The muscle cars of the sixties and seventies are great for the drag strip, but for a real road race you need something lighter, something more nimble. You need a corner taking, pulse raising, “Tuner” like the Acura Integra Type R. It might not look like much, but with a well-tuned, light, and powerful engine under the hood, the Type R is one of the most capable street racers out there. The design of Type R models was originally focused on race conditions, with an emphasis on minimizing weight, and maximizing performance. Thus, Type R models were first conceived for racetracks. However, due to Honda’s (Acura in USA) increased focus on their highly regarded VTEC engines, the Type R was eventually designed for a much wider market. The car features a DOHC VTEC 4 Cylinder engine, 4 wheel disc brakes, and a very low center of gravity for tight maneuvering. As built factory stock this is an under 14 second Quarter Mile “Rice-Rocket” with 6 seconds from 0 to 60 MPH!  With aftermarket spoilers, wings and aero-kits this car becomes a Street Legal race car.


For the modeler: This review covers the Revell kit #85-4311, a 1/25 scale Acura Integra Type R. The kit is Skill Level 2 for the Moderate builder and is a Re-Release (Re-Pop). It has 105 parts molded in White, Chrome, Clear and Vinyl tires with metal axles. The 000b build is not overly difficult but the kit is highly detailed with much of the engine bay molded as one piece. The motor is well detailed and consists of 10 parts. Chassis assembly is simple but the detail is great on the parts. The interior is multiple parts making detailing easier. The body is crisp with few mold marks. It has both Stock and Custom front and rear fasciae and three spoiler options. Also you get four rim options but only one set of thin-wall tires. The decals have race style belts, Carbon Fiber and multiple exterior badges and stripes. This will create a nice “Fast and Furious” car. Overall dimensions are: Length: 6-7/8″, Width: 3″, Height: 2″.


Covered in this Review:  If you want to perfect your build; basic construction; preparing parts for better finishing; alternate assembly sequence suggestions for fit and ease of finishing; complete paint and adhesive selections and applications; test fitting; mold seam identification and repair; using white glue for the window glass; detailing the turn signals; suspension construction; detailing the tires for realism; chassis detailing;  detailing the window surrounds; removing copyright script; exhaust color selection; engine construction and detailing; building and detailing the interior; contest model considerations; correcting instruction errors; detailing the dashboard; orienting directional tires properly; version considerations; using floor wax to make crystal clear window glass; decal preparation and application; using decal setting solutions for that “painted on” look; are all fully examined in this 16 page, full-color Step-by-Step review in PDF format.


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Right On Replicas, LLC ©2015 All rights reserved. *All registered trademarks are the property of their respective brands. Follow the manufacturer’s safety recommendations for any product mentioned here.

Ford Victoria 1:25 Scale AMT Model Kit #31545 Review

2015 March 18
by Doug

Right On Replicas, LLC SnapShot Review 20150318*
1956 Ford Victoria 1:25 Scale AMT Model Kit #31545 Review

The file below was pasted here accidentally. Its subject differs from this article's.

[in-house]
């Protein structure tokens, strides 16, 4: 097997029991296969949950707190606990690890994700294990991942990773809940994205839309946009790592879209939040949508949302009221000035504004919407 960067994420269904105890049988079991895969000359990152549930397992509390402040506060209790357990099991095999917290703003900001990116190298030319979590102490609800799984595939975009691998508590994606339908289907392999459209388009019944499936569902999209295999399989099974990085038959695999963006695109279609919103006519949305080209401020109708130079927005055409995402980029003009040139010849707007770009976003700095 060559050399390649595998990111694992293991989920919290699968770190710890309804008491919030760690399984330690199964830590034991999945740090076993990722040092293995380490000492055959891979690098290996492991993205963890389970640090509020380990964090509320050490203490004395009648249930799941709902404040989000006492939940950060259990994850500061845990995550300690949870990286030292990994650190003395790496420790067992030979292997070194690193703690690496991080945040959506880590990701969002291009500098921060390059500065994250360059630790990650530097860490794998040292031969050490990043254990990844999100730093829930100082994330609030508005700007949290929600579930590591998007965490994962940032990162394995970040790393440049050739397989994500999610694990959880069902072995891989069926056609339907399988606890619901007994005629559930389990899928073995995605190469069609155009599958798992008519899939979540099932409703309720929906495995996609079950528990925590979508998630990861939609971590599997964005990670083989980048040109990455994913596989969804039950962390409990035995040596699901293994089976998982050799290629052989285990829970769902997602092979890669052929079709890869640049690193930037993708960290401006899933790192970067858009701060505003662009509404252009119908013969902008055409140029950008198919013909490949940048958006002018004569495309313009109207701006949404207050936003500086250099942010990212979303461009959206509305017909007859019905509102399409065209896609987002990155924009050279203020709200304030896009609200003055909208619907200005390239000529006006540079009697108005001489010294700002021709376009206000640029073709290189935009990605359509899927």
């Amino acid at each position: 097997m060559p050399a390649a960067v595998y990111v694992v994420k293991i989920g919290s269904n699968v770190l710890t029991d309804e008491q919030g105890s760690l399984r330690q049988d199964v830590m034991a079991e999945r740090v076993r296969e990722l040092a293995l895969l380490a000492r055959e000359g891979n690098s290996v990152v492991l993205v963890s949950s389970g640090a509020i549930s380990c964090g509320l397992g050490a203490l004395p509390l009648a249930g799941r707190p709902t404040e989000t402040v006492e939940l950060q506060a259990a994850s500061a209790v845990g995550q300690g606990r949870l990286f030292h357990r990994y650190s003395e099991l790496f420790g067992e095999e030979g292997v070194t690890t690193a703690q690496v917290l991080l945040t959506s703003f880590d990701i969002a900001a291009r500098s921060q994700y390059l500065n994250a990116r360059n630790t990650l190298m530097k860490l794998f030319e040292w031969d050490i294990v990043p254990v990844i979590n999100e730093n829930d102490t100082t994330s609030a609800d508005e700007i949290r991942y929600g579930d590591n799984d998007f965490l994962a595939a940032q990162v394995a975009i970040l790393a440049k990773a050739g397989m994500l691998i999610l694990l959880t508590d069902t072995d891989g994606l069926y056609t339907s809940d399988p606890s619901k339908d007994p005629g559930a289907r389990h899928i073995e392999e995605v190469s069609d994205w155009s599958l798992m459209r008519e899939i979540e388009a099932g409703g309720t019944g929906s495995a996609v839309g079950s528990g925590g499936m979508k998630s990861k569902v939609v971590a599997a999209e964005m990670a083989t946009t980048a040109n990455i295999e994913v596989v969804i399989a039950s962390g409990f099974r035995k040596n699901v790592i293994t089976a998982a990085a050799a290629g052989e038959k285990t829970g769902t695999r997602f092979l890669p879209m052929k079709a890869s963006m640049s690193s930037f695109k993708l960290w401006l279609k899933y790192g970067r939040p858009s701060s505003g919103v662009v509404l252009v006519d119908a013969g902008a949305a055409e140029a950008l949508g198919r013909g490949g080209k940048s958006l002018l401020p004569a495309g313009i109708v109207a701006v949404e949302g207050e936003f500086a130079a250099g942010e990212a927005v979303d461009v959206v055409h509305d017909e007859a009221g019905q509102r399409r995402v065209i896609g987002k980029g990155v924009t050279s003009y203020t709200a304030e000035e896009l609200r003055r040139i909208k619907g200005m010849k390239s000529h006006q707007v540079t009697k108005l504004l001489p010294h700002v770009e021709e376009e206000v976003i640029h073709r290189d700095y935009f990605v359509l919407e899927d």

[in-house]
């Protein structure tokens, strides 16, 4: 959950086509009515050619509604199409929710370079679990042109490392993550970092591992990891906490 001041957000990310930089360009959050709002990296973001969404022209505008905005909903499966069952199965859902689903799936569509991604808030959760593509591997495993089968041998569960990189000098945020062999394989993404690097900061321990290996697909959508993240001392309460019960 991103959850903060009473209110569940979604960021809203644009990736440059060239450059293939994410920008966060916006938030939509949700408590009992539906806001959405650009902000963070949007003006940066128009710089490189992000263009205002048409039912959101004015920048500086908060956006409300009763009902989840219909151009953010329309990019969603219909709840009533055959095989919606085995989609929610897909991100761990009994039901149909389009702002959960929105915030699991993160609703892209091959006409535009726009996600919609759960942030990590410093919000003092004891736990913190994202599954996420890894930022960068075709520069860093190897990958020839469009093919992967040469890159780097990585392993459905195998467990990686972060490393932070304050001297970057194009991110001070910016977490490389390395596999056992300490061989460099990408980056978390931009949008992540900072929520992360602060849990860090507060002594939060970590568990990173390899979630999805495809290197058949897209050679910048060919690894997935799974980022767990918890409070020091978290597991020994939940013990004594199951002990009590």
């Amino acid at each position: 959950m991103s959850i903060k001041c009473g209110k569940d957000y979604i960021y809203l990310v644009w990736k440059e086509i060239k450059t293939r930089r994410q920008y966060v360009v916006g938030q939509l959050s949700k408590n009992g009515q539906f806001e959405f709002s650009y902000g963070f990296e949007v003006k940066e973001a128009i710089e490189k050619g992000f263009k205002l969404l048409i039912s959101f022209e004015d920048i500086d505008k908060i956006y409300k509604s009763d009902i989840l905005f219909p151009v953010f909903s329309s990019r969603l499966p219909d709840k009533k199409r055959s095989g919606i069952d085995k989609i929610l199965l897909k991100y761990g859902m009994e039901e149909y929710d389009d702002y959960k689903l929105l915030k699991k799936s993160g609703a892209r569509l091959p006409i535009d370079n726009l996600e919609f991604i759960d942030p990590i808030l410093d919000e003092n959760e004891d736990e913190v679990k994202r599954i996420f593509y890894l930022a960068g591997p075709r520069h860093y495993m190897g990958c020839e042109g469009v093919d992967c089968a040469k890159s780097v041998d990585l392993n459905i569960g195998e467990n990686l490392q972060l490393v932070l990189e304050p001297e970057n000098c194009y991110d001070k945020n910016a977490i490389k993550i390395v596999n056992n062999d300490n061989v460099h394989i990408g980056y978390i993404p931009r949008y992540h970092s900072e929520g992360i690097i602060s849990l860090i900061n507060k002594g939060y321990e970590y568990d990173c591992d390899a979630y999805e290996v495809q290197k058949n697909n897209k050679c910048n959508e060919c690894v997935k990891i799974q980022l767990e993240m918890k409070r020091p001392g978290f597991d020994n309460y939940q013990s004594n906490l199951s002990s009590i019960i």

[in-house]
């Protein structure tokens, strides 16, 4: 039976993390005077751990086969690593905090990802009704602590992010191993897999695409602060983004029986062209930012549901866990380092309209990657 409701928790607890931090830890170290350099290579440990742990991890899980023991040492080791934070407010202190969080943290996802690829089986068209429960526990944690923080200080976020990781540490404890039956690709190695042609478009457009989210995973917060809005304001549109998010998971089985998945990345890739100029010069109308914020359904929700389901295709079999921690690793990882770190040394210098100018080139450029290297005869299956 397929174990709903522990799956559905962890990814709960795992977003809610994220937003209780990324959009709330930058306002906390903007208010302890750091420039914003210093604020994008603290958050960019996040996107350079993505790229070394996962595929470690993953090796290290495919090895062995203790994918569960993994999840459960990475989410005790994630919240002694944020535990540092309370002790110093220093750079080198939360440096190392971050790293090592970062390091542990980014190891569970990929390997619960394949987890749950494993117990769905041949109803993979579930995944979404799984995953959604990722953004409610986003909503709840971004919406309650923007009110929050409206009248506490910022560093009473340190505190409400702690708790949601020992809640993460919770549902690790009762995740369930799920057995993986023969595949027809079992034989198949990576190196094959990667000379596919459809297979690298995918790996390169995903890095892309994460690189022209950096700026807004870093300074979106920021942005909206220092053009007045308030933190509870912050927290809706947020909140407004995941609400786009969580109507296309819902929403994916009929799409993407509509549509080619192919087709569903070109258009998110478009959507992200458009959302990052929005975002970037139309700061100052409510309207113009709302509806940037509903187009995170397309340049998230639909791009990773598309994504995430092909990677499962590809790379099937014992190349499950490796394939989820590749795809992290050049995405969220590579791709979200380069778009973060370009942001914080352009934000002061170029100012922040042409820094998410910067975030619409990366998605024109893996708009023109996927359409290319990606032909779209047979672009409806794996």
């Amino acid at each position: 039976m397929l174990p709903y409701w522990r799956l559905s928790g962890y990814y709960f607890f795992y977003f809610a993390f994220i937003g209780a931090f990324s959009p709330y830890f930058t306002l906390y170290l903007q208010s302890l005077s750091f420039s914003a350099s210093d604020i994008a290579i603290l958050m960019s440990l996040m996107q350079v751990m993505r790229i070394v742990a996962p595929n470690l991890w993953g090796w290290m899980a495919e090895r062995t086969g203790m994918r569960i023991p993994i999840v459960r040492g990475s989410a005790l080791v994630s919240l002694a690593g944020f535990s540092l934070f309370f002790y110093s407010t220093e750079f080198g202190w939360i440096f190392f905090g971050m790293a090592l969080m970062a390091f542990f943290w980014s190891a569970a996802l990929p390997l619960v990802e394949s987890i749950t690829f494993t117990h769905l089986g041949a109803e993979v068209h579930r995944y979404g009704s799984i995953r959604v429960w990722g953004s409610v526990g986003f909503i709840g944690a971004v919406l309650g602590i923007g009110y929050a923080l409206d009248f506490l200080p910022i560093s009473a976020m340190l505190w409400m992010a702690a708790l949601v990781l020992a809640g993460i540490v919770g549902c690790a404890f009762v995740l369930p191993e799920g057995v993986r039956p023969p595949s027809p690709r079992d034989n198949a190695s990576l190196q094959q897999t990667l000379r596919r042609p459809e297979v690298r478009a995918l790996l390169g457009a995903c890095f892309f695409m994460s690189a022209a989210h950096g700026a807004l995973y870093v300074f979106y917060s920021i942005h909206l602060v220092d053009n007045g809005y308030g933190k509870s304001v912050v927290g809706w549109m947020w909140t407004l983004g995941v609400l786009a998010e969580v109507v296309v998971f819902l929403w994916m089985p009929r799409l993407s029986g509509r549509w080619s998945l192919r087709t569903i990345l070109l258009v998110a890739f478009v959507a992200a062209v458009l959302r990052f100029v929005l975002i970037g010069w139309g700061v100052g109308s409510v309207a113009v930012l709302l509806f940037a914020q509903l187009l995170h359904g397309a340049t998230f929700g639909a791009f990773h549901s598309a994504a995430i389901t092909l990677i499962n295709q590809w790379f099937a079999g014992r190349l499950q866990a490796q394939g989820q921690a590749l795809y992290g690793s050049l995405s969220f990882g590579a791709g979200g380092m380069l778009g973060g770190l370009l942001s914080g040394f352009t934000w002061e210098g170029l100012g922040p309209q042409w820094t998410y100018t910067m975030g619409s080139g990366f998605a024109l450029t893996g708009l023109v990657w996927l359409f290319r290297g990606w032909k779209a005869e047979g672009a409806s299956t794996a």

Review and Photos by Larry Cleveland  Larry Cleveland

 For ’55 & ’56 Ford made some nice changes from the past. They introduced the Victoria, top of the line that featured tutone paint options separated down the side with a big chrome strip and the 000b top-of-the-line Crown Victoria had a large chrome strip that went from one side behind the doors up over the roof down to the other side behind the door. The Crown Victoria also offered the glass front roof. They introduced the Y block V8 overhead valve engine with dual exhaust and a dual four barrel Thunderbird V-8 to power their family sedans.


This review features the AMT ’56 Ford Victoria model #31545. This 1:25 scale kit has a level 2 skill level designation for the intermediate modeler with two chrome trees and parts to build a stock, custom or drag version. It also has the glass for the front of the roof but you have to cut the roof out to install it. You can do the interior stock or custom with four bucket seats and a full length console. It has opening doors and hood.
The kit had some minor flash to remove but, as with all models, you’ll need to clean up the mold lines. It was molded in a light gray which makes it easy to paint without bleed through. It has stock wheels and tires and chrome reverse with slicks for the rear and chrome spoke wheels for the front.

This model has the exhaust molded-in which is a little tricky to paint. If you want white wall tires, you have to paint them or get them elsewhere. There is no side rear glass to do the Crown Victoria and you’ll have to make that. I had no fit issues. It is a well-tooled kit but not for the beginner.

Thank You – Larry Cleveland


Editor’s Note: Larry is a frequent contributor to model car forums and is always willing to lend a hand to his fellow hobbyists. He is the undisputed leader in model car building. I once saw him build and finish ten Willy’s models in a fortnight. It’s not uncommon to see him finish 140+ great looking models a year! Larry’s tag line “Willy’s & Chevrolet’s Forever” isn’t taken lightly. I was honored that he agreed to build this gorgeous Ford Victoria for RoR. The next time you get the “Builder’s Blues” remember the inspiration that Larry provides and get started on your masterpiece.


Right On Replicas, LLC ©2015 All rights reserved. *All registered trademarks are the property of their respective brands. Follow the manufacturer’s safety recommendations for any product mentioned here.